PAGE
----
SA recognizes October as LGBTQ History Month


Gracie Terrall, News Editor (She/Her)

During the Oct. 5 Students’ Association meeting, the Senate voted on passing Resolution 20-09-R, which recognized October as LGBTQ History Month at South Dakota State University.

“I think this is an important step for the LGBTQ community at SDSU,” Gender and Sexuality Alliance member Willow Dean said. “We do a large amount of retention counseling among our members to make sure they know that there is a space for them here at SDSU.”

Debate over this resolution included a lack of representation for other minority groups and the need to show LGBTQ students that SDSU supports them.

“The idea of this is to be inclusive, but when you start talking about this one little group here, there are so many other groups we need to honor and respect,” Senator Caleb Huizaenga said. “It feels like this bill itself is very exclusive and doesn’t include everybody into it.”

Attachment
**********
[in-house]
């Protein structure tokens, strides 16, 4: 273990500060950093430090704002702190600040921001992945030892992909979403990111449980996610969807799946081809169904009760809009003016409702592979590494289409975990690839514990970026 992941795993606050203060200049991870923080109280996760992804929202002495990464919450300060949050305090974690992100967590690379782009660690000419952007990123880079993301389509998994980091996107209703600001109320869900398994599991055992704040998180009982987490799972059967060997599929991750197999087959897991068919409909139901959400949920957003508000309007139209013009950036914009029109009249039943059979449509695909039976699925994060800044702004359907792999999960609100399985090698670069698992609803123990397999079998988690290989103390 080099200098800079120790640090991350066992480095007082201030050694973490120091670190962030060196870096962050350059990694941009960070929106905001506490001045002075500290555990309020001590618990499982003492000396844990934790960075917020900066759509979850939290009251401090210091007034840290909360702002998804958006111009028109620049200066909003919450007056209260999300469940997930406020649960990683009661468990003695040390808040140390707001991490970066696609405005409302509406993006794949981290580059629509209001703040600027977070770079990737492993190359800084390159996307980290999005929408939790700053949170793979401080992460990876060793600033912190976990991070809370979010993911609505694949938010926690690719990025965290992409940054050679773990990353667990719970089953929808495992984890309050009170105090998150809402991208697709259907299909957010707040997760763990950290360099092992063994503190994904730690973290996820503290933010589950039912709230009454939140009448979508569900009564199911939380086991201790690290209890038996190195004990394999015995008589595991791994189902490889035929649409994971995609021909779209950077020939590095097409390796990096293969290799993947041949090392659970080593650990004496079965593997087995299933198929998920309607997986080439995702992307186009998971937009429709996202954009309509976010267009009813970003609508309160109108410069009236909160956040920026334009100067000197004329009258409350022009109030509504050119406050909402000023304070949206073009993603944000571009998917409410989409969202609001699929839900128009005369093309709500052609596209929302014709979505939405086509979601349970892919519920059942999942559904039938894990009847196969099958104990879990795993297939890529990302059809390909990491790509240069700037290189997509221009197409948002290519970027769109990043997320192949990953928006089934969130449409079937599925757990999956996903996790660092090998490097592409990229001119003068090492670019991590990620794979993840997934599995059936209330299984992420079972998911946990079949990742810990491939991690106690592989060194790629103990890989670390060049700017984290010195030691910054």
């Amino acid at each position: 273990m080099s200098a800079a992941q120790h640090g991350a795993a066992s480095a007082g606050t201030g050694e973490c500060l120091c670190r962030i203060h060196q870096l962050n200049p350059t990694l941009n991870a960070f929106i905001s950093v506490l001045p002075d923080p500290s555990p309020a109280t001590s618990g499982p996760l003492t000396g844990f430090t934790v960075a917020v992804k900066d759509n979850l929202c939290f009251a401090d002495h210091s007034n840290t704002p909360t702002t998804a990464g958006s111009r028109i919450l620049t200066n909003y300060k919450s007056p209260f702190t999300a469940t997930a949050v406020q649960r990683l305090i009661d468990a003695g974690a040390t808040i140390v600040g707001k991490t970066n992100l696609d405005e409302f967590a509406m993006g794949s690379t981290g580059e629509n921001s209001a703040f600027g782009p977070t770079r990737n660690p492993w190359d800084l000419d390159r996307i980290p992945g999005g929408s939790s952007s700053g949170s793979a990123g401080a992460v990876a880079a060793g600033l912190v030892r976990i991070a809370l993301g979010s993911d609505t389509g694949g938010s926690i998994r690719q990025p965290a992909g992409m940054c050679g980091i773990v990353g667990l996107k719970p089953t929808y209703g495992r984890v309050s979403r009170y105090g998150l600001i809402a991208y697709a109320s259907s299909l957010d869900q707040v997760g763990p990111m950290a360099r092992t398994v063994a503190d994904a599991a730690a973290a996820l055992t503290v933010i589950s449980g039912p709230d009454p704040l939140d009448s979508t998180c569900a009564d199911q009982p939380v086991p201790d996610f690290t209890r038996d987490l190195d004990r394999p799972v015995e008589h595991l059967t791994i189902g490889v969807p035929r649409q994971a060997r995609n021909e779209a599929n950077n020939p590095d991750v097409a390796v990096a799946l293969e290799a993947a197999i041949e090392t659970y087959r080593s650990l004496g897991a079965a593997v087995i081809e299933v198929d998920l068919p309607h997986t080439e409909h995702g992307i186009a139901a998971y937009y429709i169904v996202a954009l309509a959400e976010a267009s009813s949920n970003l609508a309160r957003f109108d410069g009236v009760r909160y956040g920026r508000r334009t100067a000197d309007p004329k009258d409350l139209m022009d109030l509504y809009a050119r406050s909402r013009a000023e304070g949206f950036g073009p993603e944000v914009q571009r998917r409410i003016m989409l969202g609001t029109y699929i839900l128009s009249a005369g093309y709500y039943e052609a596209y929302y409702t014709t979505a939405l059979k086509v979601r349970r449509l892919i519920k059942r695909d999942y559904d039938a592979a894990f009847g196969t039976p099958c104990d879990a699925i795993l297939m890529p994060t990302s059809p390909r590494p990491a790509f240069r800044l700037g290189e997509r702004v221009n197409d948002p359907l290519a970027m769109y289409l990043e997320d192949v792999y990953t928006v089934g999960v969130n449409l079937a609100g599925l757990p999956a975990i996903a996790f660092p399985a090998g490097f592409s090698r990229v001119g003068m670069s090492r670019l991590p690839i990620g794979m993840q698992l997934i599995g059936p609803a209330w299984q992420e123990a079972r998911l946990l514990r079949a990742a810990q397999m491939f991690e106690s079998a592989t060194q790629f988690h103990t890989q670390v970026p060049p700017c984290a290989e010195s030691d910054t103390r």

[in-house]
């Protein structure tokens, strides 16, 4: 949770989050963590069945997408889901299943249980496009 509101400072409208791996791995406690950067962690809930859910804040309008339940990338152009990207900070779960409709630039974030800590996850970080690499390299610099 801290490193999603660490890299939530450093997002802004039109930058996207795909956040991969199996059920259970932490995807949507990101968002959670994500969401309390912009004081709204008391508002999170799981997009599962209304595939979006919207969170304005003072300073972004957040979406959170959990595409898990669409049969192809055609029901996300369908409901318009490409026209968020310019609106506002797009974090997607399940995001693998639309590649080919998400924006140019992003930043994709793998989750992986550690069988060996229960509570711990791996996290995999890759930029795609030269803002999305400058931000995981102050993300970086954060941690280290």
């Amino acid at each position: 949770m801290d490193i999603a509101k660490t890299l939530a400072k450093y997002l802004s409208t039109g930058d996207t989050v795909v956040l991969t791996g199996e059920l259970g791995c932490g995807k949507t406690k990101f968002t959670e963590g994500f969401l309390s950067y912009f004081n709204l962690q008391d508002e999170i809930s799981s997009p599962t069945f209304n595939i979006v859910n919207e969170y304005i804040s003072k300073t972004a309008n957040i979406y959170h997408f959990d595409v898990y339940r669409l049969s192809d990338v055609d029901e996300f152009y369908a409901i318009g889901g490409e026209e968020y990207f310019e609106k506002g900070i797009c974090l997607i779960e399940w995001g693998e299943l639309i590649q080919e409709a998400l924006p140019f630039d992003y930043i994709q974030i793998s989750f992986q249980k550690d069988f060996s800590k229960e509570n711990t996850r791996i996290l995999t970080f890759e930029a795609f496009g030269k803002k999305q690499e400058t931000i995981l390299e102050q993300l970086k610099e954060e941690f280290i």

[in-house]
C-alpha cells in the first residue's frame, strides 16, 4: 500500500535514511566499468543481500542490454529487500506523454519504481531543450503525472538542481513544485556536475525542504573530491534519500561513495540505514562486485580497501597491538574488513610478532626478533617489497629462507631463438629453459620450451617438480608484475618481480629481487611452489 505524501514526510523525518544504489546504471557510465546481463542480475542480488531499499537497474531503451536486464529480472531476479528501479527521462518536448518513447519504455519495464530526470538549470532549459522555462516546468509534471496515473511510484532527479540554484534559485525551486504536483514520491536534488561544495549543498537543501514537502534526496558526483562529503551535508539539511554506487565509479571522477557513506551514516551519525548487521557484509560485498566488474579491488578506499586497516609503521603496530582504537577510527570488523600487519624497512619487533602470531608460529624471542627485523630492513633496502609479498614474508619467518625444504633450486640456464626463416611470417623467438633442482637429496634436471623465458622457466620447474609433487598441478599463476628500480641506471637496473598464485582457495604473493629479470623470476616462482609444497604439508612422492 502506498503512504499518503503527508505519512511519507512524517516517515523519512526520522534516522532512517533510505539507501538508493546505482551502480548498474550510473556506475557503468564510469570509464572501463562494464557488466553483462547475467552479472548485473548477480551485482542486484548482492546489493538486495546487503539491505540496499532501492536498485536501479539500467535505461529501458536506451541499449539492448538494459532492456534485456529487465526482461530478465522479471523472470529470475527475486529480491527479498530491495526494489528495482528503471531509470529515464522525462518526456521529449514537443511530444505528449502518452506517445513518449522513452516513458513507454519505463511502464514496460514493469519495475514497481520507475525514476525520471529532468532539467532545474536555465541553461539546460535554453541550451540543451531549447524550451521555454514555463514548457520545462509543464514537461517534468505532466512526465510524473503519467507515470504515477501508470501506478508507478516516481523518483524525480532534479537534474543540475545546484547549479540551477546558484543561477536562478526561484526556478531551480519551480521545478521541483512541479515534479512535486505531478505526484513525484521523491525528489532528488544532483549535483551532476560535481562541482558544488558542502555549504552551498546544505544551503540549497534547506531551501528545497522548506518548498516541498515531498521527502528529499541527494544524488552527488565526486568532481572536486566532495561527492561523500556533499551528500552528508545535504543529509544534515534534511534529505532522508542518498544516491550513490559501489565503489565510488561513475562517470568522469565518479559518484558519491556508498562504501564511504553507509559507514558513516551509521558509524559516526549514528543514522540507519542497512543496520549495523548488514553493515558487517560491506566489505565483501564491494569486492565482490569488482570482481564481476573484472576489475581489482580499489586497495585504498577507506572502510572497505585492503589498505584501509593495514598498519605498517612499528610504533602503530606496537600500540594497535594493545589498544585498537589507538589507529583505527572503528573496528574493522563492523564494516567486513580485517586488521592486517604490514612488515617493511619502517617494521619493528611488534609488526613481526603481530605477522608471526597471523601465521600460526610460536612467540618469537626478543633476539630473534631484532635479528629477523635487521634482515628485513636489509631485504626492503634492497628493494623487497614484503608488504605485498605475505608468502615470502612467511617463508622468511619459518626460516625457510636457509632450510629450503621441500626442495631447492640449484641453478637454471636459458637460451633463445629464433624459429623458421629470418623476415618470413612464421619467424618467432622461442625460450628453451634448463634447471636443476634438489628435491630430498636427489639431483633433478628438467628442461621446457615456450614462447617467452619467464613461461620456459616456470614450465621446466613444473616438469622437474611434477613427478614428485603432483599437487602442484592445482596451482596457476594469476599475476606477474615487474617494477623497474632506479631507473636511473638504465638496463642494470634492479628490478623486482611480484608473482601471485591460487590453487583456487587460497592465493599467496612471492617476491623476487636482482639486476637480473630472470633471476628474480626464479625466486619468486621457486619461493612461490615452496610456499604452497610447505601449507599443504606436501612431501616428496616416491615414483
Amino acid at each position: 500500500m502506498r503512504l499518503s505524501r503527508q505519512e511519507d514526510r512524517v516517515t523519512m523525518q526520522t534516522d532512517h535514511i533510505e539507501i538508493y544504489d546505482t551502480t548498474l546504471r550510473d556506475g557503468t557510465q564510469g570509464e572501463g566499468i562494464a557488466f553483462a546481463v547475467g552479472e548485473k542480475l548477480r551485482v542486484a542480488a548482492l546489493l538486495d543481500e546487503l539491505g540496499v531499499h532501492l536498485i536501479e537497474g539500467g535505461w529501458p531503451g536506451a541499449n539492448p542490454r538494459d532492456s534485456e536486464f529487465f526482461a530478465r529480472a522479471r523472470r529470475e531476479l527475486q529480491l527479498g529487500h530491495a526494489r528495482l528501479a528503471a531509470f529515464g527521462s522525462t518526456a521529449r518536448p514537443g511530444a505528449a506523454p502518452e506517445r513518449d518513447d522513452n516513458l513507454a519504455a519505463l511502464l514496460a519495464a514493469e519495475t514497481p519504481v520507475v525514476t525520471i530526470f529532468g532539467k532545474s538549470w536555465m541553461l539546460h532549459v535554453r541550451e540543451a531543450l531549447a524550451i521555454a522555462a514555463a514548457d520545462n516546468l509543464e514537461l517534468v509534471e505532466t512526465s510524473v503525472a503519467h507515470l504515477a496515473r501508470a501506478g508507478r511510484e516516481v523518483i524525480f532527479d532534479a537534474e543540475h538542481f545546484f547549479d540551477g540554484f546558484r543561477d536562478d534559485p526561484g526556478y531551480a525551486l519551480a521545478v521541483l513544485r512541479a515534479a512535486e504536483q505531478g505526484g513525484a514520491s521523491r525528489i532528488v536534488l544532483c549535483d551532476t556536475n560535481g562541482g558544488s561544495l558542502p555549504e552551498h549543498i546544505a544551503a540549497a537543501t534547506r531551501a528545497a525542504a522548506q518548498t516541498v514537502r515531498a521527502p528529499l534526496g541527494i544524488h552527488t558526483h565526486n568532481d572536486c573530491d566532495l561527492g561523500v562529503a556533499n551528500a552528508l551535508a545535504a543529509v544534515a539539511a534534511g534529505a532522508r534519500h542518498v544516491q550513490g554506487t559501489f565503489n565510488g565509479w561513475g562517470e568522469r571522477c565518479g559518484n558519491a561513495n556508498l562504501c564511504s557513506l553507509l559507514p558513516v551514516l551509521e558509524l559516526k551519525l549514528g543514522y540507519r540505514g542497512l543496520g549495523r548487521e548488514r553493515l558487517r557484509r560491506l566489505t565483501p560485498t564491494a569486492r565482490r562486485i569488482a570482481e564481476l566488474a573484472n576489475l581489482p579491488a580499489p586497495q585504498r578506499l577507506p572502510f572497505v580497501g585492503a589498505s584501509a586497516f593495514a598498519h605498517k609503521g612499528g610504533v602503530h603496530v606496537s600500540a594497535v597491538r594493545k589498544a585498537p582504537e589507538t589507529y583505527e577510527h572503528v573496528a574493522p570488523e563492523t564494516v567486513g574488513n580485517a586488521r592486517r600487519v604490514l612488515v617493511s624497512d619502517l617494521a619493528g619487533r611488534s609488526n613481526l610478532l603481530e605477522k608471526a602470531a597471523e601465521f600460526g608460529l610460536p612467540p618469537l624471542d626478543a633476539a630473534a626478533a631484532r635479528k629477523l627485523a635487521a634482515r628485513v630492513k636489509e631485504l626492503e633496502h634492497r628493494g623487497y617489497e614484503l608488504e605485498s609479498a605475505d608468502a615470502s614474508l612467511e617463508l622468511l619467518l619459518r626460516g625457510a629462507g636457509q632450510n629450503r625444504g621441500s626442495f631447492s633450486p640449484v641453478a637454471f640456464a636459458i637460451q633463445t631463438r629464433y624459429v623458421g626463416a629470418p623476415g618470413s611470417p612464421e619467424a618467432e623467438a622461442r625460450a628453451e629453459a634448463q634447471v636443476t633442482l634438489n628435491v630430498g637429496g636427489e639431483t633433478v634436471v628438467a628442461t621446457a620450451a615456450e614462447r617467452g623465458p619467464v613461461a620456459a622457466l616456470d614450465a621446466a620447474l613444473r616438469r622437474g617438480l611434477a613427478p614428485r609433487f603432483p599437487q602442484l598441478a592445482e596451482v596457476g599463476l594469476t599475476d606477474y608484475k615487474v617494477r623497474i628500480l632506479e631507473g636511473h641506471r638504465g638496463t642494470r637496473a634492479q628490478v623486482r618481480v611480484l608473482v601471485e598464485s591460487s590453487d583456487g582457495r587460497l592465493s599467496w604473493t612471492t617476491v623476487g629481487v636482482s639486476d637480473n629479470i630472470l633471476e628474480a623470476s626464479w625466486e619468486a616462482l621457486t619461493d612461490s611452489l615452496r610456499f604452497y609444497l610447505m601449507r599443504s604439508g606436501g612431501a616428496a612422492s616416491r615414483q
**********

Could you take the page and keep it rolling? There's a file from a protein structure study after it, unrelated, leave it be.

However, according to resolution sponsor Mosharraf Hossain, the purpose behind the bill is to recognize and support LGBTQ students, who are underrepresented at SDSU.

“They want to celebrate and acknowledge their civil rights achievements throughout this month, and I don’t see a problem with this resolution,” Hossain said.

Senator Briar Peterson moved to postpone the resolution to the Oct. 19 meeting in order to rewrite the resolution to include all minority groups.

Senators and ex officios in favor of postponing the bill wanted other underrepresented groups, such as veterans and American Indian students, to have a month recognized by SA as well. However, Ty Ducheneaux, the representative for the American Indian Student Association, was opposed to the postponement.

“We do not feel sidestepped or ignored,” Ducheneaux said. “It is actually pretty cool to see another underrepresented minority get a little bit of recognition. I don’t know how far we can push this off, it takes away from their message.”

The postponing of the resolution to Oct. 12 failed. The Senate then passed the resolution with 23 votes in favor; four senators abstained their votes.

“For a lot of people, it doesn’t bear a great significance, but for the GSA and the people who identify as LGBTQ, it means a lot,” Hossain said.